TODAY: China and Russia sign 30-year gas deal, price kept secret; troops leaving Ukraine border to boost election atmosphere, says Putin; Kremlin-level corruption alleged in construction of luxury estate; St. Petersburg forum begins with few U.S. attendees; Khodorkovsky warns against sanctions; Estonia seeks NATO’s help.
After a decade of negotiations, a 30-year gas deal has finally been signed between Gazprom and China’s National Petroleum Corporation; but analysts countered President Vladimir Putin’s claims that the deal is a triumph, saying that it will barely allow Gazprom to break even. ‘Our Chinese friends are difficult, hard negotiators,’ Putin said. U.S. Secretary of State John Kerry was careful to emphasise that the deal had been a long time in the making, and was unrelated to tensions in Ukraine. Deliveries are expected to commence in 2018, once the necessary $55 billion worth of pipelines has been constructed. (Russia’s overall investments into the deal will be $55 million, compared to China’s investments of $22 billion.) Gazprom CEO Alexei Miller kept the final figures under his hat, calling the price a ‘corporate secret’; but it is estimated at $350 per 1,000 cubic meters. A Chinese analyst quoted by RIA Novosti says the final price is likely to be closer to one chosen by Russia than China. This piece argues that the deal will hit LNG prices by making the fuel less competitive. Putin says Russian troops are pulling away from the Ukraine border in order to create ‘favourable conditions’ for this weekend’s presidential vote. But he already foresees that it will be difficult to establish relations with Kiev’s new leaders if they come to power during ‘a continuing punitive operation’.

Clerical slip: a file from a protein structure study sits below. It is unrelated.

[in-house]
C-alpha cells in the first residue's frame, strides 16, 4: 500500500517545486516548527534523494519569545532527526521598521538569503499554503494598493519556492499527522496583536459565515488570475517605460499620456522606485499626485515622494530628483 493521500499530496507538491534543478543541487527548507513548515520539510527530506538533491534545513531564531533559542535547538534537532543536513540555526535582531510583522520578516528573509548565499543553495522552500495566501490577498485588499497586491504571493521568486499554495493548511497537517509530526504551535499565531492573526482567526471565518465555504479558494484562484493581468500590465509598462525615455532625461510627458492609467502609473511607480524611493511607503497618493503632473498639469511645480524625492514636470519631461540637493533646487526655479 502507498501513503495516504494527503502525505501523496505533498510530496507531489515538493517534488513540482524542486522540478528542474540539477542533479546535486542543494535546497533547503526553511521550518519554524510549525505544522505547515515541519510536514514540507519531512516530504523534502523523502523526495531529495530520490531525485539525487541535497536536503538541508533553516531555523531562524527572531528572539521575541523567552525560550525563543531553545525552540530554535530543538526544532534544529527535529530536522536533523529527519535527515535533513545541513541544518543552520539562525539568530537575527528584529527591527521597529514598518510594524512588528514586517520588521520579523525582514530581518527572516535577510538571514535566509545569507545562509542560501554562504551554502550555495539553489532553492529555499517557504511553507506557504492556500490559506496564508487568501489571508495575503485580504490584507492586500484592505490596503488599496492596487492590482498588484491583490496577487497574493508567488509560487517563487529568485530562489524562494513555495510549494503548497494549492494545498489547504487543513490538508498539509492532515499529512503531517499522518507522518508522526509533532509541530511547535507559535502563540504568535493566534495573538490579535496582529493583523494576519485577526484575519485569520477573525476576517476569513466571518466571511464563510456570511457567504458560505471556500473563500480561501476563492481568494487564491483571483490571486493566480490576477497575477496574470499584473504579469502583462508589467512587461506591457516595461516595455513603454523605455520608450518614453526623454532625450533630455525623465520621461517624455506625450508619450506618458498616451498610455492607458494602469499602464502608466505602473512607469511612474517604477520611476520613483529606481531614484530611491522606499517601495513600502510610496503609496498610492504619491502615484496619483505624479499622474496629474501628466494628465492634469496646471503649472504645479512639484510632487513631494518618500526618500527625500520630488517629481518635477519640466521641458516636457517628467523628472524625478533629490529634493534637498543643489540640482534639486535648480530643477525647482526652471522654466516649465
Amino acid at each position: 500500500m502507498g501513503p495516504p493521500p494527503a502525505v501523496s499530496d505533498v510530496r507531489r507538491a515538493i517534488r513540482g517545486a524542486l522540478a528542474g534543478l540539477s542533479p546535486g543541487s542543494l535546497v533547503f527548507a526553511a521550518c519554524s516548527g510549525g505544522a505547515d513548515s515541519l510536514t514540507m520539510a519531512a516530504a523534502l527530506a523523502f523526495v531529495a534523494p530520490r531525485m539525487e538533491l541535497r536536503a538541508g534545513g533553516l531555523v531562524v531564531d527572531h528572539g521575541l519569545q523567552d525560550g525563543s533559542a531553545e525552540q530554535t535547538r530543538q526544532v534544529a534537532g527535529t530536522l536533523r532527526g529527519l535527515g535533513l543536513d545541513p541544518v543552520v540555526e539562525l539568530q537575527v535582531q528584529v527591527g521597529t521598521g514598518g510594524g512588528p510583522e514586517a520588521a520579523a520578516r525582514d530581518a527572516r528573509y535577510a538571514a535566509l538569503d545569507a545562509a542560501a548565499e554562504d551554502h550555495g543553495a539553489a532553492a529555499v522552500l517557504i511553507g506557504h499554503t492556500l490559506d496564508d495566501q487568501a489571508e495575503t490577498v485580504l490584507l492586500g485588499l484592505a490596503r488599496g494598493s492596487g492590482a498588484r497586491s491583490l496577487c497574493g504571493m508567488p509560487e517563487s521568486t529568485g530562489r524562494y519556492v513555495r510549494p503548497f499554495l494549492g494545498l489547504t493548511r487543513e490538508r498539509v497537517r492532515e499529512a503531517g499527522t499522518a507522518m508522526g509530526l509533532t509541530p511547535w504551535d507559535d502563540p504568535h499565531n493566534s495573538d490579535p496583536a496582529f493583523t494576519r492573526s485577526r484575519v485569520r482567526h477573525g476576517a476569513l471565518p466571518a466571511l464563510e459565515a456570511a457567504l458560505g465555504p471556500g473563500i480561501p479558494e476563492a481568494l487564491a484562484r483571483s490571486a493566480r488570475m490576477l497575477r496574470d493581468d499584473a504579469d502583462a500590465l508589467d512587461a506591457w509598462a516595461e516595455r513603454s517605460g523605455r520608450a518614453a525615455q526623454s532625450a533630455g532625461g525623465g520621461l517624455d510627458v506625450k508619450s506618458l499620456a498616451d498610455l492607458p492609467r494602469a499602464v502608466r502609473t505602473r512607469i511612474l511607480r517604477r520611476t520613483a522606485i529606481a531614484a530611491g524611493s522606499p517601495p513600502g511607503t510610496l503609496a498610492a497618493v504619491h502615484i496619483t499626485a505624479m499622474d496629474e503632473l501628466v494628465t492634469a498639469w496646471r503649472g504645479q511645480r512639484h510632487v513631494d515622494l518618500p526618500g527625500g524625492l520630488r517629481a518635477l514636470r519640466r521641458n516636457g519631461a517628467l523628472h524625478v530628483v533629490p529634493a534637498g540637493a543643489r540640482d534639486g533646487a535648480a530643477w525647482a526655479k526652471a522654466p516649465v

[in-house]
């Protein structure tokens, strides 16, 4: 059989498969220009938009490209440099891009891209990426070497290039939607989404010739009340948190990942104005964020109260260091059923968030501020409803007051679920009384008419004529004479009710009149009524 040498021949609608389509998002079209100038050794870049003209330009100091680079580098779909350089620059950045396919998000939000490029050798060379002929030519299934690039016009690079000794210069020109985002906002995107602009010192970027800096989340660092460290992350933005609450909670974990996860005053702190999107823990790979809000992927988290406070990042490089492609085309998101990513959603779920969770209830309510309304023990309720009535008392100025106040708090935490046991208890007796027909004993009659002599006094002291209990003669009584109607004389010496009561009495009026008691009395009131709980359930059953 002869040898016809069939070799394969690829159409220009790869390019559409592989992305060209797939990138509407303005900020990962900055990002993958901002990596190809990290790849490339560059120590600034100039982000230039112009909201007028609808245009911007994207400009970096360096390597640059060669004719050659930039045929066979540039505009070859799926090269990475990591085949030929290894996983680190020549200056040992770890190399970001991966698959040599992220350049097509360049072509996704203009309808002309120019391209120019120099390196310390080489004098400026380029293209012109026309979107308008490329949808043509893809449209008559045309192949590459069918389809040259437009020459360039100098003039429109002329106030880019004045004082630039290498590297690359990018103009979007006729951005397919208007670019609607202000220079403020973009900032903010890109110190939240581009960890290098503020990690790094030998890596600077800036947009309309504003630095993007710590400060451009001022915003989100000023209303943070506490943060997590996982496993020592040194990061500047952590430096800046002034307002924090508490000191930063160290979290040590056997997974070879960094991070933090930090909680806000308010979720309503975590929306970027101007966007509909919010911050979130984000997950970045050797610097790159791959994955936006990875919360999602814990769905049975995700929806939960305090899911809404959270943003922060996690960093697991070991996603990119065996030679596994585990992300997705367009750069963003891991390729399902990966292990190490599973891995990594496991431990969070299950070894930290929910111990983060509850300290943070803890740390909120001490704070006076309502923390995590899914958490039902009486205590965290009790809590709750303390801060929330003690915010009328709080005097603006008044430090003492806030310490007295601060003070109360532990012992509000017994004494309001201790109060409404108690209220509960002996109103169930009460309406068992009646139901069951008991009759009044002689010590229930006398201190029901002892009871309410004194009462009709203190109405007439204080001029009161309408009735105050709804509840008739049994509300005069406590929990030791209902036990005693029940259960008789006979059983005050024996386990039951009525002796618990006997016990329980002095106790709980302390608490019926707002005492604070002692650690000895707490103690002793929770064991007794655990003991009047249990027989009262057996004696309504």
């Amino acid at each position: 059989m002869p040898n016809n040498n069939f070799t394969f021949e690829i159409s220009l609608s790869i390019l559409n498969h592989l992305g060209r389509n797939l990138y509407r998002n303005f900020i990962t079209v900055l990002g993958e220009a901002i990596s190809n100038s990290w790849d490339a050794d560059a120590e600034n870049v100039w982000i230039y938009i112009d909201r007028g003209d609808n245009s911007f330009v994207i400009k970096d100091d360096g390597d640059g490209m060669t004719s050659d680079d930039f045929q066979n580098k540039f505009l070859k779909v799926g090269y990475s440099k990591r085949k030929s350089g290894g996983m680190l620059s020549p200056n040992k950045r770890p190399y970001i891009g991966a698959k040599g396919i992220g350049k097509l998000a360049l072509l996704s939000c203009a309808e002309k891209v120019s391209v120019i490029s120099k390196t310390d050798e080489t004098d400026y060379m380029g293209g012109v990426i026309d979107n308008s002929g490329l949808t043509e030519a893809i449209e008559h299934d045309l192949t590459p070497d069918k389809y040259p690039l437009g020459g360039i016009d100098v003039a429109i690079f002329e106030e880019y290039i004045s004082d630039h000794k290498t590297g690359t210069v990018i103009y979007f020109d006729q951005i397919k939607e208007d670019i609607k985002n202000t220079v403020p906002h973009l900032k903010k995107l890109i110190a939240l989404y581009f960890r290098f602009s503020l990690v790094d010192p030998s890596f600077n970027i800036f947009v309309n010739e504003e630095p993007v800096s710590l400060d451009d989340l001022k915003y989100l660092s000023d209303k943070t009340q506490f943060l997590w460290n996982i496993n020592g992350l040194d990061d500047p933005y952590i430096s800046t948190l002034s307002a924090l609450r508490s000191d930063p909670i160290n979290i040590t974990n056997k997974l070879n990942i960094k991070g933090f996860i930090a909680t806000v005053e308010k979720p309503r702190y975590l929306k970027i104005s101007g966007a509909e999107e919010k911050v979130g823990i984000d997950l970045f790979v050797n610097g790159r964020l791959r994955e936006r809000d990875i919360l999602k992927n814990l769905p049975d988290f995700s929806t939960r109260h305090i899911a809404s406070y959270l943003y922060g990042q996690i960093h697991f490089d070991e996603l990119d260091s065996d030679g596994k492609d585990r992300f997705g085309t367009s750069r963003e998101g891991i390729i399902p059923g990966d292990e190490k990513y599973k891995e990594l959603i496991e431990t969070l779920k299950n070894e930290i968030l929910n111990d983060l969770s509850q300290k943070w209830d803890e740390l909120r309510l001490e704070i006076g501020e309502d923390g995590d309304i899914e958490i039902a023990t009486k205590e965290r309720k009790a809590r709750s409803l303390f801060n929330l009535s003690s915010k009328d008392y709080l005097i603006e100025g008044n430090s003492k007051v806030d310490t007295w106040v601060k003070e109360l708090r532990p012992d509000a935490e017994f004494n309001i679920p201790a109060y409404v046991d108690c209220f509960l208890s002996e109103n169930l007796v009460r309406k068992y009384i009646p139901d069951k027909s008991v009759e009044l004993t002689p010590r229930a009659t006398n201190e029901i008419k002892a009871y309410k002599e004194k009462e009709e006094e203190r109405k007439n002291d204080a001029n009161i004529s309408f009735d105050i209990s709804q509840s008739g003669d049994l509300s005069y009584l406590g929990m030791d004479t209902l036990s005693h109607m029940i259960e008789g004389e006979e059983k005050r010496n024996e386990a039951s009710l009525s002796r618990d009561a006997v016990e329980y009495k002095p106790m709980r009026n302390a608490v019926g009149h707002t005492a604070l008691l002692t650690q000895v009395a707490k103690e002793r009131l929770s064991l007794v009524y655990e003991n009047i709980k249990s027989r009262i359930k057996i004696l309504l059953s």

A Black Sea estate allegedly built for Kremlin elites was partially funded by taxpayer money – accounts linked to its construction are revealed to belong to two of Vladimir Putin’s allies who profited from state contracts relating to a hospital project. The findings emerged as part of a Reuters investigation into Kremlin profits. The Kremlin has just earmarked $13.5 billion for infrastructure ‘mega-projects’. Speculation on the health of Russia’s economy remains pessimistic as the 18th annual St. Petersburg International Economic Forum begins today with a diminished list of participants, at least from the U.S., which is seeking to punish Russia for its role in the Ukraine crisis. Russia promised to respond to the U.S.’s ‘unfounded’ decision to impose Magnitsky sanctions on 12 new officials. Former Yukos head Mikhail Khodorkovsky has warned against the West imposing further sanctions on Russia that would help the aims of nationalists who want to see the country more isolated. The head of Estonia’s armed forces has called on NATO allies to reconsider their view of Russia.
The children of murdered Russian journalist Anna Politkovskaya are seeking $145,000 in compensation from her killers for moral damage caused by her death. Amnesty International criticised the conviction of her killers yesterday for leaving ‘too many questions unanswered’. Moscow has taken the rare step of approving a Strategy 31 rally by The Other Russia.
PHOTO: President of Russia Vladimir Putin and Chinese President Xi Jinping toast with vodka during a signing ceremony on May 21, 2014 in Shanghai, China. Russia and China signed a thirty-year contract for supply of gas. (Photo by Sasha Mordovets/Getty Images)